Many clients who are trying to save their homes try loan modification before they try bankruptcy. It’s not a bad idea. The problem is, many banks turn loan modification into a frustrating, slow-moving, labyrinthine process.
Often, the process does not move fast enough to protect a homeowner from foreclosure on its own. Back payments and fees continue to accumulate, and homeowners are forced to take another route.
One method is to file Chapter 13 bankruptcy. Chapter 13 puts an automatic stay on foreclosure efforts. You’re still responsible for making monthly payments on your mortgage in addition to your Chapter 13 plan payments, which in part will go towards paying off the mortgage payments you’ve missed.
Some homeowners find this is just enough relief to allow them to keep their house, because they’re not juggling dozens of debts at a time. Others look ahead to the day their Chapter 13 is discharged. The automatic stay will disappear, and they’ll still have a large house payment. These homeowners find Chapter 13 to be an ideal time to pursue loan modification. They now have years to deal with the bank’s tendency to string borrowers along.
Oddly, banks tend to grow more cooperative about issuing loan modifications to Chapter 13 borrowers. At this point it may even be in their best interests to do so.
If you take this route, once your bankruptcy is discharged you’ll be in a far better financial position. The plan payments have gone away, your other debts are gone, your mortgage is out of arrears and you have a more manageable home payment. You don’t have to move. You’re well-positioned to pursue a fresh financial start.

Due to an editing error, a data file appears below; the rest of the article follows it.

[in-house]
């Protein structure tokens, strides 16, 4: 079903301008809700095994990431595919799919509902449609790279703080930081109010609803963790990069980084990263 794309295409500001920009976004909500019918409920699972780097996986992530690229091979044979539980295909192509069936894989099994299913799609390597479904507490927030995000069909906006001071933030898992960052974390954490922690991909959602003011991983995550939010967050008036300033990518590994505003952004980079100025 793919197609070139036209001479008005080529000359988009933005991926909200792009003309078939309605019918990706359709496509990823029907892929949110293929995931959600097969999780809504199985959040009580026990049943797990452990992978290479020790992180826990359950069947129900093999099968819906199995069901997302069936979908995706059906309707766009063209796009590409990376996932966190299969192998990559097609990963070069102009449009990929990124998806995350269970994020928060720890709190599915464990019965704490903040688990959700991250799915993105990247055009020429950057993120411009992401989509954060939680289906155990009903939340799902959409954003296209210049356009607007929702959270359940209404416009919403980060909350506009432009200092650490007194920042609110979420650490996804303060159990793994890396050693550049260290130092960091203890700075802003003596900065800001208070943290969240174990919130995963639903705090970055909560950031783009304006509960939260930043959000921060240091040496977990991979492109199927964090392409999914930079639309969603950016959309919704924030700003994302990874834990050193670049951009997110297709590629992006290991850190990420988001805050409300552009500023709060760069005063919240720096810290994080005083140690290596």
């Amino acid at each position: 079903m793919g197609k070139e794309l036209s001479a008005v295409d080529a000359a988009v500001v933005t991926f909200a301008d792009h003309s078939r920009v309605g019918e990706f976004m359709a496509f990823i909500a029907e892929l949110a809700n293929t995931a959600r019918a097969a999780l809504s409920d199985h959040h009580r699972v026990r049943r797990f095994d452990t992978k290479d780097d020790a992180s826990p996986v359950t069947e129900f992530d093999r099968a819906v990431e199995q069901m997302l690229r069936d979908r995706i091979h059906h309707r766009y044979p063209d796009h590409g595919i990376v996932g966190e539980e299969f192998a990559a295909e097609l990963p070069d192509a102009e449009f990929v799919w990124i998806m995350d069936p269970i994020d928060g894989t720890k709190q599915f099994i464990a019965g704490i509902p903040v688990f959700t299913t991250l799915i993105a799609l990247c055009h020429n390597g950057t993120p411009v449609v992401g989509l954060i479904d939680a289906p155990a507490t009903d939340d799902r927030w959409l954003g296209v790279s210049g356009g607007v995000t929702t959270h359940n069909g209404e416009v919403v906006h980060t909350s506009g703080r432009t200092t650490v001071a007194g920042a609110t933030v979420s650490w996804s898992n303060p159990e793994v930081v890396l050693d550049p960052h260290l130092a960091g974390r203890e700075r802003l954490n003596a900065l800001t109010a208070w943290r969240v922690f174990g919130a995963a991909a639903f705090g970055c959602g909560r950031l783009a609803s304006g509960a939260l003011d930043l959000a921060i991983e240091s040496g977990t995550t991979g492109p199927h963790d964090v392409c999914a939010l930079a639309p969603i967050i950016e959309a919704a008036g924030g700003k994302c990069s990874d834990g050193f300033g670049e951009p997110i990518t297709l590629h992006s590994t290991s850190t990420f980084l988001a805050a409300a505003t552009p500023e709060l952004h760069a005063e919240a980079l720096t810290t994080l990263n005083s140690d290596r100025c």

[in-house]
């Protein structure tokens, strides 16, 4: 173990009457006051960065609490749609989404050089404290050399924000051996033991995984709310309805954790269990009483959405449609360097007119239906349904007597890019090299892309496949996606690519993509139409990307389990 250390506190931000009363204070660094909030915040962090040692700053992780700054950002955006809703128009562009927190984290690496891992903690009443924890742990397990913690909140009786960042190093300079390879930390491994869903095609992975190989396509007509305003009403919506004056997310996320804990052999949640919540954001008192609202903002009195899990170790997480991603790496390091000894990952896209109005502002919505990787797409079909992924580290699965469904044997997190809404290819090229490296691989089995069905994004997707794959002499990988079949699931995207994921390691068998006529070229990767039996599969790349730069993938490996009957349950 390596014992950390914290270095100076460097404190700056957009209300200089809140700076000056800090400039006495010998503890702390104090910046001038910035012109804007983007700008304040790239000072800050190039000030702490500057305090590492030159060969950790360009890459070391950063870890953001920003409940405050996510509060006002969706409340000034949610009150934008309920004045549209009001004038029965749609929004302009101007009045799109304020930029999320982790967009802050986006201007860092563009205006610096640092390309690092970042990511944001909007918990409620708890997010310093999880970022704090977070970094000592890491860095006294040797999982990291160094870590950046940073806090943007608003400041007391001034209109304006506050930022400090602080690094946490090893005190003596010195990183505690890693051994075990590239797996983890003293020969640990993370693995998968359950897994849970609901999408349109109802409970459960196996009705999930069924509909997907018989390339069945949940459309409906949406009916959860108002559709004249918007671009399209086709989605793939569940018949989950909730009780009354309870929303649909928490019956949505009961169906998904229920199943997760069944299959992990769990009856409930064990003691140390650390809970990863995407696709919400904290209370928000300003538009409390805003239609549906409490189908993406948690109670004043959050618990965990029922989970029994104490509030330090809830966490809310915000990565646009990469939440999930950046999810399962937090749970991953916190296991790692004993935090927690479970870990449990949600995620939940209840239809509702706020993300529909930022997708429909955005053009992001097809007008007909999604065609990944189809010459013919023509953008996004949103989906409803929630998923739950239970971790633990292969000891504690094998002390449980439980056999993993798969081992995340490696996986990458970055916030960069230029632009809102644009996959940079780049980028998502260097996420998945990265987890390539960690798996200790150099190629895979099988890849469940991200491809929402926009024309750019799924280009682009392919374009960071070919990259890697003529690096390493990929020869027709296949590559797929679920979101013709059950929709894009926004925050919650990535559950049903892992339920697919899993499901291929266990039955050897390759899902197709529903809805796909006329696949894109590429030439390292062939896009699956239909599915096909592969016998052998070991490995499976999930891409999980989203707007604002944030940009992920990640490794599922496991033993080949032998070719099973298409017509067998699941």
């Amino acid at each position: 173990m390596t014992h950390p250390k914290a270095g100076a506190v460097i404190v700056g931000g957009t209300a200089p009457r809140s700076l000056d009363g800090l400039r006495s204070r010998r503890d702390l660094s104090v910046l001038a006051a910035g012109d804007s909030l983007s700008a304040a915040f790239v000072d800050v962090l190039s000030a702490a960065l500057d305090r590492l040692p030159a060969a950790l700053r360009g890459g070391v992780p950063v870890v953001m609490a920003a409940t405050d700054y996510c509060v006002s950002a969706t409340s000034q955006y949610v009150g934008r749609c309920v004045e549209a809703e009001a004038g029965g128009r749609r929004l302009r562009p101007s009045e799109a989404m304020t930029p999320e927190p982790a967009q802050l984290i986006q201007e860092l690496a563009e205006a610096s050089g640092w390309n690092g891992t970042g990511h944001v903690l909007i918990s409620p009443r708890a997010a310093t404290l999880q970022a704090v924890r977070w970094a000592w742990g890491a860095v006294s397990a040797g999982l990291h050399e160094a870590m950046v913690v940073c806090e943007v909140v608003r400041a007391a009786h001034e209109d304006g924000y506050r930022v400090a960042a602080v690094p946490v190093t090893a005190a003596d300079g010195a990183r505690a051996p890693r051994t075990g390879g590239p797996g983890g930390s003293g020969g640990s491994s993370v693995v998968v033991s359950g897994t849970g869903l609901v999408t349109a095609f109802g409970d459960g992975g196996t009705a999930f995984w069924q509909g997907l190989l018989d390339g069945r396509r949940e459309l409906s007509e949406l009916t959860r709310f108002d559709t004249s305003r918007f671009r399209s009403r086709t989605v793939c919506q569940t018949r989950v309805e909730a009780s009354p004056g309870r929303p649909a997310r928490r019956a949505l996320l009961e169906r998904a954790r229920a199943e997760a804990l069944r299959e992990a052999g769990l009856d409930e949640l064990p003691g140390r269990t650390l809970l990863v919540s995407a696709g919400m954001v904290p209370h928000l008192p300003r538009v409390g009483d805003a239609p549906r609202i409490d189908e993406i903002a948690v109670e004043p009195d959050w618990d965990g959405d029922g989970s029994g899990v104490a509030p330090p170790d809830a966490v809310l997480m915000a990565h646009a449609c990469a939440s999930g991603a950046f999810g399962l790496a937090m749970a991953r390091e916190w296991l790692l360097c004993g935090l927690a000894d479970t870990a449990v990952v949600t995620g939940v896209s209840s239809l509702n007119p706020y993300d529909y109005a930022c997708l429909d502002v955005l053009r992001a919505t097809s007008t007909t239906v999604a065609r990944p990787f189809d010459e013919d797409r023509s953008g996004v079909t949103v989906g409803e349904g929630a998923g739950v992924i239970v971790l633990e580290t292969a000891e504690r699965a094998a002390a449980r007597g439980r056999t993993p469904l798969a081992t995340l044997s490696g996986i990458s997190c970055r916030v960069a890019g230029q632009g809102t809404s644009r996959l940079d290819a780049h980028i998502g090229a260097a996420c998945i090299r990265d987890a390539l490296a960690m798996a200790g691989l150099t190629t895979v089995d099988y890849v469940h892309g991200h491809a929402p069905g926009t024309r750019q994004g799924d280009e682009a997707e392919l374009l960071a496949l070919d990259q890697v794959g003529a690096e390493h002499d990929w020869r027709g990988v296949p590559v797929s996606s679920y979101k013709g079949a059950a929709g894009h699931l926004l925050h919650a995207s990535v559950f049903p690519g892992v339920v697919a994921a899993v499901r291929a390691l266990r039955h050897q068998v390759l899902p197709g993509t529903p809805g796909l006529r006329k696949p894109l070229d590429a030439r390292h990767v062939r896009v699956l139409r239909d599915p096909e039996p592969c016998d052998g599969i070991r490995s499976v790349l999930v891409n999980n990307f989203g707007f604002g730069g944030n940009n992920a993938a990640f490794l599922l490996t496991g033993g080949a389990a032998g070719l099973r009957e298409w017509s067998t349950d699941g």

There are some caveats.
One caveat is you’ll want to read the terms of the modification very closely. You want to avoid any loan modification agreement that asks you to reaffirm the debt. This will leave you on the hook for all the missed mortgage payments and late fees normally discharged by Chapter 13. If you can’t pay them– and you probably can’t– you could still lose the house.
Trial or short-term modifications are another common pitfall. They reduce your payments, but only for a little while, and leave you liable for the difference between the old payment and the new payment at the same time.
Other terms and hidden conditions could be equally detrimental. Having your bankruptcy attorney examine your loan modification documents before you sign on the dotted line is a good idea. You’ll be legally bound by whatever you agree to, and you don’t want to place yourself in a worse position.
Trying to save your home? Call Sadek and Cooper today for your free consultation. We can help you choose the right route forward.